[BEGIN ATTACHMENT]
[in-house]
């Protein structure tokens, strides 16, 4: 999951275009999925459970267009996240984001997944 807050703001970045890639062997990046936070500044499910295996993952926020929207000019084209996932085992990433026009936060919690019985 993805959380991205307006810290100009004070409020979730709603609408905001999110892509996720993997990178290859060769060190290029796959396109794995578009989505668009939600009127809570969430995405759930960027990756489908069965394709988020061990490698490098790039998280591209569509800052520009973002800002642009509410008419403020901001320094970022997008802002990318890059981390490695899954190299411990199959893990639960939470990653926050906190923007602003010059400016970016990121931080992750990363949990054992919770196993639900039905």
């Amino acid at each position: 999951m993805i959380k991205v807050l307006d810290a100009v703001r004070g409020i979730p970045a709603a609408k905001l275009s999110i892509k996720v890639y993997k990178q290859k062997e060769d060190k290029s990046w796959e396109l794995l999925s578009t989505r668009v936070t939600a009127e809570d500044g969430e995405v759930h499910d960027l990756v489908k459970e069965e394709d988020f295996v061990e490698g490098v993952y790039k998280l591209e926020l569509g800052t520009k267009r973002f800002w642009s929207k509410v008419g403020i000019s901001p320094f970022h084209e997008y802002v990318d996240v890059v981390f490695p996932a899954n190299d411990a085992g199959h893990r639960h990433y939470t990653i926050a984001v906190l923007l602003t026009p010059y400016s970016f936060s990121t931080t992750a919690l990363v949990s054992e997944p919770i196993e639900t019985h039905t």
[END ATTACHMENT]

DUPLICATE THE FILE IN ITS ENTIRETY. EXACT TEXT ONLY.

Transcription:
[in-house]
């Protein structure tokens, strides 16, 4: 999951275009999925459970267009996240984001997944 807050703001970045890639062997990046936070500044499910295996993952926020929207000019084209996932085992990433026009936060919690019985 993805959380991205307006810290100009004070409020979730709603609408905001999110892509996720993997990178290859060769060190290029796959396109794995578009989505668009939600009127809570969430995405759930960027990756489908069965394709988020061990490698490098790039998280591209569509800052520009973002800002642009509410008419403020901001320094970022997008802002990318890059981390490695899954190299411990199959893990639960939470990653926050906190923007602003010059400016970016990121931080992750990363949990054992919770196993639900039905």
């Amino acid at each position: 999951m993805i959380k991205v807050l307006d810290a100009v703001r004070g409020i979730p970045a709603a609408k905001l275009s999110i892509k996720v890639y993997k990178q290859k062997e060769d060190k290029s990046w796959e396109l794995l999925s578009t989505r668009v936070t939600a009127e809570d500044g969430e995405v759930h499910d960027l990756v489908k459970e069965e394709d988020f295996v061990e490698g490098v993952y790039k998280l591209e926020l569509g800052t520009k267009r973002f800002w642009s929207k509410v008419g403020i000019s901001p320094f970022h084209e997008y802002v990318d996240v890059v981390f490695p996932a899954n190299d411990a085992g199959h893990r639960h990433y939470t990653i926050a984001v906190l923007l602003t026009p010059y400016s970016f936060s990121t931080t992750a919690l990363v949990s054992e997944p919770i196993e639900t019985h039905t």